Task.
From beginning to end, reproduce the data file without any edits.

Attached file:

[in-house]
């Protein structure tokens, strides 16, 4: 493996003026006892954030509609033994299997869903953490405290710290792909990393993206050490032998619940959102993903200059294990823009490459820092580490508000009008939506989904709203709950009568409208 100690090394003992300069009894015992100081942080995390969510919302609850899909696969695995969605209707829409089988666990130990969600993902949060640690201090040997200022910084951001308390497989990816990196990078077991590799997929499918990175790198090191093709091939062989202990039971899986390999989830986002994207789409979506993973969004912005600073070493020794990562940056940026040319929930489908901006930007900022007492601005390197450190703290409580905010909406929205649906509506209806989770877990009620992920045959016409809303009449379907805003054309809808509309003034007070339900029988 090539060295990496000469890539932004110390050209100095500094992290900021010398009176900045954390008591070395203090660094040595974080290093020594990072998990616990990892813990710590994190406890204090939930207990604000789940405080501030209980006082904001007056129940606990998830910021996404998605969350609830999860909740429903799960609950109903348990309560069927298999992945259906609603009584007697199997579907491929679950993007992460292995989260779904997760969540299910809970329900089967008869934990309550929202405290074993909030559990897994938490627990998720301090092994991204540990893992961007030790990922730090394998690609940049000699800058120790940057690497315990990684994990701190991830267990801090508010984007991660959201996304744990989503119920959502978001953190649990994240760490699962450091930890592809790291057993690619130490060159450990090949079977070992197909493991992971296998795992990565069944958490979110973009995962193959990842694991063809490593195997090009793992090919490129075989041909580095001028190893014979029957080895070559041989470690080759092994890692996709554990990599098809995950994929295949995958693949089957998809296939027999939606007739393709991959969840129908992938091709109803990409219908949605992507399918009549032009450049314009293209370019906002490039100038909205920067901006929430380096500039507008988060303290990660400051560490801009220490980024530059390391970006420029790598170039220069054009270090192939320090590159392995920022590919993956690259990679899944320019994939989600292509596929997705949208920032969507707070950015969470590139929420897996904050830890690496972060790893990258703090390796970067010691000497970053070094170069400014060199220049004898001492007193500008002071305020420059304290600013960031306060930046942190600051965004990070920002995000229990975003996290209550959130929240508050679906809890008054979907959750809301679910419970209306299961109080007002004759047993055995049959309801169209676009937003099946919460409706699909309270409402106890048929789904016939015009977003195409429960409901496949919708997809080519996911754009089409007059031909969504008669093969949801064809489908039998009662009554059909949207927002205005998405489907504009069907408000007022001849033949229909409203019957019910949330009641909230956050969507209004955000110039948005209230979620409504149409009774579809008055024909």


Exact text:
[in-house]
């Protein structure tokens, strides 16, 4: 493996003026006892954030509609033994299997869903953490405290710290792909990393993206050490032998619940959102993903200059294990823009490459820092580490508000009008939506989904709203709950009568409208 100690090394003992300069009894015992100081942080995390969510919302609850899909696969695995969605209707829409089988666990130990969600993902949060640690201090040997200022910084951001308390497989990816990196990078077991590799997929499918990175790198090191093709091939062989202990039971899986390999989830986002994207789409979506993973969004912005600073070493020794990562940056940026040319929930489908901006930007900022007492601005390197450190703290409580905010909406929205649906509506209806989770877990009620992920045959016409809303009449379907805003054309809808509309003034007070339900029988 090539060295990496000469890539932004110390050209100095500094992290900021010398009176900045954390008591070395203090660094040595974080290093020594990072998990616990990892813990710590994190406890204090939930207990604000789940405080501030209980006082904001007056129940606990998830910021996404998605969350609830999860909740429903799960609950109903348990309560069927298999992945259906609603009584007697199997579907491929679950993007992460292995989260779904997760969540299910809970329900089967008869934990309550929202405290074993909030559990897994938490627990998720301090092994991204540990893992961007030790990922730090394998690609940049000699800058120790940057690497315990990684994990701190991830267990801090508010984007991660959201996304744990989503119920959502978001953190649990994240760490699962450091930890592809790291057993690619130490060159450990090949079977070992197909493991992971296998795992990565069944958490979110973009995962193959990842694991063809490593195997090009793992090919490129075989041909580095001028190893014979029957080895070559041989470690080759092994890692996709554990990599098809995950994929295949995958693949089957998809296939027999939606007739393709991959969840129908992938091709109803990409219908949605992507399918009549032009450049314009293209370019906002490039100038909205920067901006929430380096500039507008988060303290990660400051560490801009220490980024530059390391970006420029790598170039220069054009270090192939320090590159392995920022590919993956690259990679899944320019994939989600292509596929997705949208920032969507707070950015969470590139929420897996904050830890690496972060790893990258703090390796970067010691000497970053070094170069400014060199220049004898001492007193500008002071305020420059304290600013960031306060930046942190600051965004990070920002995000229990975003996290209550959130929240508050679906809890008054979907959750809301679910419970209306299961109080007002004759047993055995049959309801169209676009937003099946919460409706699909309270409402106890048929789904016939015009977003195409429960409901496949919708997809080519996911754009089409007059031909969504008669093969949801064809489908039998009662009554059909949207927002205005998405489907504009069907408000007022001849033949229909409203019957019910949330009641909230956050969507209004955000110039948005209230979620409504149409009774579809008055024909």